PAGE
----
Ukraine forces to retreat from battleground city: governor

Ukraine says their troops will ‘hold on as long as necessary’

Ukrainian forces will retreat from Severodonetsk in the face of a brutal Russian offensive that is reducing the battleground eastern city to rubble, a senior Ukrainian official said Friday.

The news came shortly after the European Union made a strong show of support for Ukraine, granting the former Soviet republic candidate status, although there is still a long path ahead to membership.

The strategically important industrial hub has been the scene of weeks of street battles as the outgunned Ukrainians put up a fierce defence.

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“They have received an order” to withdraw, he said on Telegram.

The city has been “nearly turned to rubble” by continuous bombardment, he added.

The Ukrainians had already been pushed back from much of the city, leaving them in control of only industrial areas.

– Lysychansk under fire –

AFP journalists driving out of the city Thursday twice had to jump out of cars and lie on the ground as Russian forces shelled its main supply road.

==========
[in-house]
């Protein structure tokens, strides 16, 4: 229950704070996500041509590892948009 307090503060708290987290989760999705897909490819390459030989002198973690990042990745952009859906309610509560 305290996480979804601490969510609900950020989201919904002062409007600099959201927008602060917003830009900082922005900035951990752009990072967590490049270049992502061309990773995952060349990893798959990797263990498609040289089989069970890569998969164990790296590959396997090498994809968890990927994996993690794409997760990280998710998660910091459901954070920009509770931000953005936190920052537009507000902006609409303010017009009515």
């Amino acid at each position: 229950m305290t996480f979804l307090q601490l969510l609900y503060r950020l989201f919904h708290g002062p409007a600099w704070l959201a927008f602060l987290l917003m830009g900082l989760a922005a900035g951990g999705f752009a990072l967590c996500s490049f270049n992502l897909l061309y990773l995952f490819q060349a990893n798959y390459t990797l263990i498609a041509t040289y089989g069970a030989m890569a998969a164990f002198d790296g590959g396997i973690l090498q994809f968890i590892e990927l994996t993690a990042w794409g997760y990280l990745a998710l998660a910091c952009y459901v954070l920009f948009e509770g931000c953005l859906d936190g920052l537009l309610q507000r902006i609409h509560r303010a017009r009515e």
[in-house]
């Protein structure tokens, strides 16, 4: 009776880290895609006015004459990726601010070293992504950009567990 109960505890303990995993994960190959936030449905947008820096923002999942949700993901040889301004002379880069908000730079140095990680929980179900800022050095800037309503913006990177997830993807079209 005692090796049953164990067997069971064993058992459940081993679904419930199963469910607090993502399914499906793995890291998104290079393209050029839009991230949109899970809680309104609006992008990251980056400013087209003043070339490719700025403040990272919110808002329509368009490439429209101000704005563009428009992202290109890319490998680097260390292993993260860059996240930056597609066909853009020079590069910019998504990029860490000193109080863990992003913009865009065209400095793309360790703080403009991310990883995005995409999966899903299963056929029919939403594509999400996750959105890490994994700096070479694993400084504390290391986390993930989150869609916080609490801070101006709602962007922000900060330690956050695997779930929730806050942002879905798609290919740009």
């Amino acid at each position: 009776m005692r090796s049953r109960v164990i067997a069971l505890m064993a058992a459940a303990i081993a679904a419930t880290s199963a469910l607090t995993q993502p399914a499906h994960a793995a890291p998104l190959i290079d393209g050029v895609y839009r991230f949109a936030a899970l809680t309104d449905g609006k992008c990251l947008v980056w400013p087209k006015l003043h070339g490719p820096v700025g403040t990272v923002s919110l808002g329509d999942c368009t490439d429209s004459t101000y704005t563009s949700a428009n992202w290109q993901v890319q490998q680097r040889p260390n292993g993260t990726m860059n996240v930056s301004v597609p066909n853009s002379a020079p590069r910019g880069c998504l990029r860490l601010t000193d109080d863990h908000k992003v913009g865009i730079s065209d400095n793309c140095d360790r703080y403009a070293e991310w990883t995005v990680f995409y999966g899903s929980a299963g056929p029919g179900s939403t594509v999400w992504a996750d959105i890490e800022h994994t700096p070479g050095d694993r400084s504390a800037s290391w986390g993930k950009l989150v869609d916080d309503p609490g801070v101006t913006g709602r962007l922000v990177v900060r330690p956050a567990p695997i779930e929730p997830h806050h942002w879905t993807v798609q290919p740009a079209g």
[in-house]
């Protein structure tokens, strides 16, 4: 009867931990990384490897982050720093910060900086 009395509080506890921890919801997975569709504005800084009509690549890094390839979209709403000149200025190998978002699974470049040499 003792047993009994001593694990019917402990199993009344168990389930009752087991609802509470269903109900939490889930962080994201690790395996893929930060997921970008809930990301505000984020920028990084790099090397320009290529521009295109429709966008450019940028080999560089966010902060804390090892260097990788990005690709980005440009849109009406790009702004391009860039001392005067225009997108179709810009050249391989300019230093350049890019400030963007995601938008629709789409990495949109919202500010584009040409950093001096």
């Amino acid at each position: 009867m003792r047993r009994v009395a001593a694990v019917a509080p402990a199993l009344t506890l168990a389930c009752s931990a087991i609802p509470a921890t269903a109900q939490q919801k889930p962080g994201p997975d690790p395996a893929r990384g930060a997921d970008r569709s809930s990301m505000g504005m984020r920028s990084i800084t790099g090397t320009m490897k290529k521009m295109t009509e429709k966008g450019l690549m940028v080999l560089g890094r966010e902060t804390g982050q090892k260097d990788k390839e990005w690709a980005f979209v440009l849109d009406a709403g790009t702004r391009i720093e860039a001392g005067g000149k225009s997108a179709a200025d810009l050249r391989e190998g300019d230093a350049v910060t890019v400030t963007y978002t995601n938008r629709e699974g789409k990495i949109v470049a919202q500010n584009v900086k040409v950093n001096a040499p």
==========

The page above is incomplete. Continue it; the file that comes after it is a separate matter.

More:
The situation for those who remain in the city is bleak.

But the 39-year-old was upbeat about the city’s defences: “I believe in our Ukrainian army, they should (be able to) cope.

A representative of pro-Russian separatists in Ukraine earlier told AFP the resistance of Ukrainian forces trying to defend Lysychansk and Severodonetsk was “pointless and futile”.

In the southern Kherson region, a Moscow-appointed official was killed in an explosion, Russian news agencies reported, the latest in a string of attacks on pro-Kremlin officials in Ukrainian regions under Russian control.

With Ukraine pleading for accelerated weapon deliveries, the United States announced it was sending another $450 million in fresh armaments, including Himars rocket systems, which can launch multiple missiles at extended range.

At a Brussels summit Thursday, EU leaders granted candidate status to Ukraine, as well as Moldova.

French President Emmanuel Macron said the decision by EU leaders sent a “very strong signal” to Russia that Europeans support the pro-Western aspirations of Ukraine.

European powers before the invasion had distanced themselves from US support for Ukraine’s NATO aspirations, and EU membership is at least years away.

Western officials have accused Russia of weaponising its key exports of gas as well as Ukraine, contributing to the global inflation and rising hunger in Ukraine.

Germany ratcheted up an emergency gas plan to its second alert level, just one short of the maximum that could require rationing in Europe’s largest economy, after Russia slashed supplies.

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